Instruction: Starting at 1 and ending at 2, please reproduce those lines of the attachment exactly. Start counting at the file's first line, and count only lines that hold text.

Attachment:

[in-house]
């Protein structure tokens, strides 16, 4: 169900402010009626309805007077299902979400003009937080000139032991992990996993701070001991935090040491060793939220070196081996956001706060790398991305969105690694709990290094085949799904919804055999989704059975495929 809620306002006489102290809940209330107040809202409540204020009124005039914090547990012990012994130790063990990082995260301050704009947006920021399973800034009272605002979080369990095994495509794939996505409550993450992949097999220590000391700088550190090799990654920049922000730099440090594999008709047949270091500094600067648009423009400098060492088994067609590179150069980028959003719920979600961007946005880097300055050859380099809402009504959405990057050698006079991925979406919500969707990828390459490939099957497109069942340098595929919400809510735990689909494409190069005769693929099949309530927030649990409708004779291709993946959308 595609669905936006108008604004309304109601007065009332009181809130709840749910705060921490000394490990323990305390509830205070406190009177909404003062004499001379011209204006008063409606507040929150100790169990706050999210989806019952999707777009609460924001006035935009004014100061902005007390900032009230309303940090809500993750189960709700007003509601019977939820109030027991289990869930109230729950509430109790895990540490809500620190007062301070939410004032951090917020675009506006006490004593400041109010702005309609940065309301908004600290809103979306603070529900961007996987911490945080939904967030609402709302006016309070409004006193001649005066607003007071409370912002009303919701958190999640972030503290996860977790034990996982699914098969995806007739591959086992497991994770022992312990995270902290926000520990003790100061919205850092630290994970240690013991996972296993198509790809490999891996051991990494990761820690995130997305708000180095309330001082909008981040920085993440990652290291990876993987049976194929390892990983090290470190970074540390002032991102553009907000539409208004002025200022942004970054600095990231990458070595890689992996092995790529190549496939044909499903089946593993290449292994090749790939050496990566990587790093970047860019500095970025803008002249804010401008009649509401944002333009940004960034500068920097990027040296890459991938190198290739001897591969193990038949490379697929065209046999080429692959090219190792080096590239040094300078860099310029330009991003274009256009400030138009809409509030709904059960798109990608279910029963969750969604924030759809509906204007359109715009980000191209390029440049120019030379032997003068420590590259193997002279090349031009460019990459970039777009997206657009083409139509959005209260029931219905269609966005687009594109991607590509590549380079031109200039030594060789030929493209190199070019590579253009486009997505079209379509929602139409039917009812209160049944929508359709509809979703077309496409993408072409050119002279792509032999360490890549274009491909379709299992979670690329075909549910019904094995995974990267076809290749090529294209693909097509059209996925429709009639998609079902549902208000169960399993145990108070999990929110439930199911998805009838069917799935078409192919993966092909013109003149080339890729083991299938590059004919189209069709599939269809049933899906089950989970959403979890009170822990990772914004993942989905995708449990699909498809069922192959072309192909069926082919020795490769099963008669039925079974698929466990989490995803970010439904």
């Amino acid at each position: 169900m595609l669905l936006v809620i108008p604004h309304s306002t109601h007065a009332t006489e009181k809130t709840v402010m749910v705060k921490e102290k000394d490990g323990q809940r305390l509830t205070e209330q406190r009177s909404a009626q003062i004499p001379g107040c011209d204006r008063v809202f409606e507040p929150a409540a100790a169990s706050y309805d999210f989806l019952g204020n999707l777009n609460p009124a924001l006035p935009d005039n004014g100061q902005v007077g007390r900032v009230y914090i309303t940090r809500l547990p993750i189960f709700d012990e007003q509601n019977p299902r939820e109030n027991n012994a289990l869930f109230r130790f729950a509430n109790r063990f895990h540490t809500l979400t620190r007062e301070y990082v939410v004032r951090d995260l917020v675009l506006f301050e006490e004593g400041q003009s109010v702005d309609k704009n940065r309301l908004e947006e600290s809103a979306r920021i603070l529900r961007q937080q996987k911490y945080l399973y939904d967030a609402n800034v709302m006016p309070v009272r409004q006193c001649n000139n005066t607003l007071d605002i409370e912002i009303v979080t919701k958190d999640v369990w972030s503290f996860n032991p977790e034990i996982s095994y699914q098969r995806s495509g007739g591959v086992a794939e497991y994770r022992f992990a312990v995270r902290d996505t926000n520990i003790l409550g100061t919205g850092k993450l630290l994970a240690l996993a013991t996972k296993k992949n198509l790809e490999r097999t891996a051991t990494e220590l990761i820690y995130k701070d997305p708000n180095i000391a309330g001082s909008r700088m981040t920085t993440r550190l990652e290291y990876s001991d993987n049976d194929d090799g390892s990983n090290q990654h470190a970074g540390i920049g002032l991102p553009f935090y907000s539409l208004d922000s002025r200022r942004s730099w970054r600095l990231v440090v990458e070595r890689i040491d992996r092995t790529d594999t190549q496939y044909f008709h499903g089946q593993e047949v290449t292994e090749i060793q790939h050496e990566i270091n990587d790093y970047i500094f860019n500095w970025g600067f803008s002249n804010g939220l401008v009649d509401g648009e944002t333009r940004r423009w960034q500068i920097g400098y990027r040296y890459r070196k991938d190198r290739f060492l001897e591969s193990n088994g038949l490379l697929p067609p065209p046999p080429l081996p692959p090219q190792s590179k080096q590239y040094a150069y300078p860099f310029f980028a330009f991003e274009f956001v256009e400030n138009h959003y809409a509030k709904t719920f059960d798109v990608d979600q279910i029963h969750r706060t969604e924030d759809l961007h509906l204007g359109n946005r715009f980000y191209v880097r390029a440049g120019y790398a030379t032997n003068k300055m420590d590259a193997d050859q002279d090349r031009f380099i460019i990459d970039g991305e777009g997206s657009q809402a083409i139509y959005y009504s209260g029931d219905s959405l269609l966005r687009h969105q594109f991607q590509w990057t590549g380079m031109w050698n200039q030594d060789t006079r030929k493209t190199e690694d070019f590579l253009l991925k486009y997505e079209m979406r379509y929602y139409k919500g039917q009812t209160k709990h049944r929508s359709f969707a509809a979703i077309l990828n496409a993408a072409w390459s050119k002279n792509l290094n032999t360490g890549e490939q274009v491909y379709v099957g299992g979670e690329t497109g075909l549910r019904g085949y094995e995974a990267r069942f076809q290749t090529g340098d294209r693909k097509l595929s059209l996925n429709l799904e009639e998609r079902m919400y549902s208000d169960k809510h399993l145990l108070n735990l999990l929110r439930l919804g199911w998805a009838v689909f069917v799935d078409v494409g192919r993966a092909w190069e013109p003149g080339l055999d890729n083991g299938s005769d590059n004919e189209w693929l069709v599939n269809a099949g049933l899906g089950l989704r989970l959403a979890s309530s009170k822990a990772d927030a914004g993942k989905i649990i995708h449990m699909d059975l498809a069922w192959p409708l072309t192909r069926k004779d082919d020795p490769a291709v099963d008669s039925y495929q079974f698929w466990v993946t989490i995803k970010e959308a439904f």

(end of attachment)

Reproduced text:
[in-house]
């Protein structure tokens, strides 16, 4: 169900402010009626309805007077299902979400003009937080000139032991992990996993701070001991935090040491060793939220070196081996956001706060790398991305969105690694709990290094085949799904919804055999989704059975495929 809620306002006489102290809940209330107040809202409540204020009124005039914090547990012990012994130790063990990082995260301050704009947006920021399973800034009272605002979080369990095994495509794939996505409550993450992949097999220590000391700088550190090799990654920049922000730099440090594999008709047949270091500094600067648009423009400098060492088994067609590179150069980028959003719920979600961007946005880097300055050859380099809402009504959405990057050698006079991925979406919500969707990828390459490939099957497109069942340098595929919400809510735990689909494409190069005769693929099949309530927030649990409708004779291709993946959308 595609669905936006108008604004309304109601007065009332009181809130709840749910705060921490000394490990323990305390509830205070406190009177909404003062004499001379011209204006008063409606507040929150100790169990706050999210989806019952999707777009609460924001006035935009004014100061902005007390900032009230309303940090809500993750189960709700007003509601019977939820109030027991289990869930109230729950509430109790895990540490809500620190007062301070939410004032951090917020675009506006006490004593400041109010702005309609940065309301908004600290809103979306603070529900961007996987911490945080939904967030609402709302006016309070409004006193001649005066607003007071409370912002009303919701958190999640972030503290996860977790034990996982699914098969995806007739591959086992497991994770022992312990995270902290926000520990003790100061919205850092630290994970240690013991996972296993198509790809490999891996051991990494990761820690995130997305708000180095309330001082909008981040920085993440990652290291990876993987049976194929390892990983090290470190970074540390002032991102553009907000539409208004002025200022942004970054600095990231990458070595890689992996092995790529190549496939044909499903089946593993290449292994090749790939050496990566990587790093970047860019500095970025803008002249804010401008009649509401944002333009940004960034500068920097990027040296890459991938190198290739001897591969193990038949490379697929065209046999080429692959090219190792080096590239040094300078860099310029330009991003274009256009400030138009809409509030709904059960798109990608279910029963969750969604924030759809509906204007359109715009980000191209390029440049120019030379032997003068420590590259193997002279090349031009460019990459970039777009997206657009083409139509959005209260029931219905269609966005687009594109991607590509590549380079031109200039030594060789030929493209190199070019590579253009486009997505079209379509929602139409039917009812209160049944929508359709509809979703077309496409993408072409050119002279792509032999360490890549274009491909379709299992979670690329075909549910019904094995995974990267076809290749090529294209693909097509059209996925429709009639998609079902549902208000169960399993145990108070999990929110439930199911998805009838069917799935078409192919993966092909013109003149080339890729083991299938590059004919189209069709599939269809049933899906089950989970959403979890009170822990990772914004993942989905995708449990699909498809069922192959072309192909069926082919020795490769099963008669039925079974698929466990989490995803970010439904």